plans to repurchase nearly $30 billion of short-term debt and reissue it into longer term securities to reduce liability in coming months and take advantage of tight interest-rate spreads.
The mortgage finance giant, which is mostly owned and operated by the government, outlined plans for a tender offer of 31 types of debt instruments, pricing all of them near par value. The offer relates to nearly $70 billion worth of securities that will come to term from September 2009 through August 2010.
Freddie intends to buy back the short-term paper, then issue additional debt that matures over longer periods, according to Mohit Sudhakar, senior director of debt portfolio management. The move comes as long-term interest rates have declined sharply over the past six months, providing an attractive cost relative to short-term debt.
"At the moment, as markets are healing, the demand for all types of agency debt is phenomenal, and therefore we would like to issue longer term and take advantage of the spread compression that has happened over the last three or six months," said Sudhakar. He later added, "If you could get the same value on short-maturity debt as long-maturity debt, the prudent thing would be to do long maturity."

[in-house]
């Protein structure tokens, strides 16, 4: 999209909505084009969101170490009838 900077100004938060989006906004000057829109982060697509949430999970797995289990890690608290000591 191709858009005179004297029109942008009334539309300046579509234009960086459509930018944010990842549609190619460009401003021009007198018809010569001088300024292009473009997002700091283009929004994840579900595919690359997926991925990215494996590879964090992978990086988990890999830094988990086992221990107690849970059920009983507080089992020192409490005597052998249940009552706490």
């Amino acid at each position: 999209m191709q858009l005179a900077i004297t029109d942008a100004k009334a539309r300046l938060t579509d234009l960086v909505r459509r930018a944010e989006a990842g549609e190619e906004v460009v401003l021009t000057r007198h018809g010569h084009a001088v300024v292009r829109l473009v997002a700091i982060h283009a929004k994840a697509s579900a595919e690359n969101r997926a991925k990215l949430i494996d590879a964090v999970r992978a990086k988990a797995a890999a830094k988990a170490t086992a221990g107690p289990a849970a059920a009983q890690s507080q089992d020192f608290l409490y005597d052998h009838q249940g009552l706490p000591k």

The firm occasionally makes such deals to limit liabilities on short- and long-term rate differentials. Because it is floating-rate debt that resets frequently, the pricing doesn't usually move very far from par value. The current offer prices range from 99.89 cents on the dollar to $1.03 per dollar, and the median price barely above par.
The last time Freddie made such an offer in dollar currency was 2006, though it made a euro-denominated offer in 2007.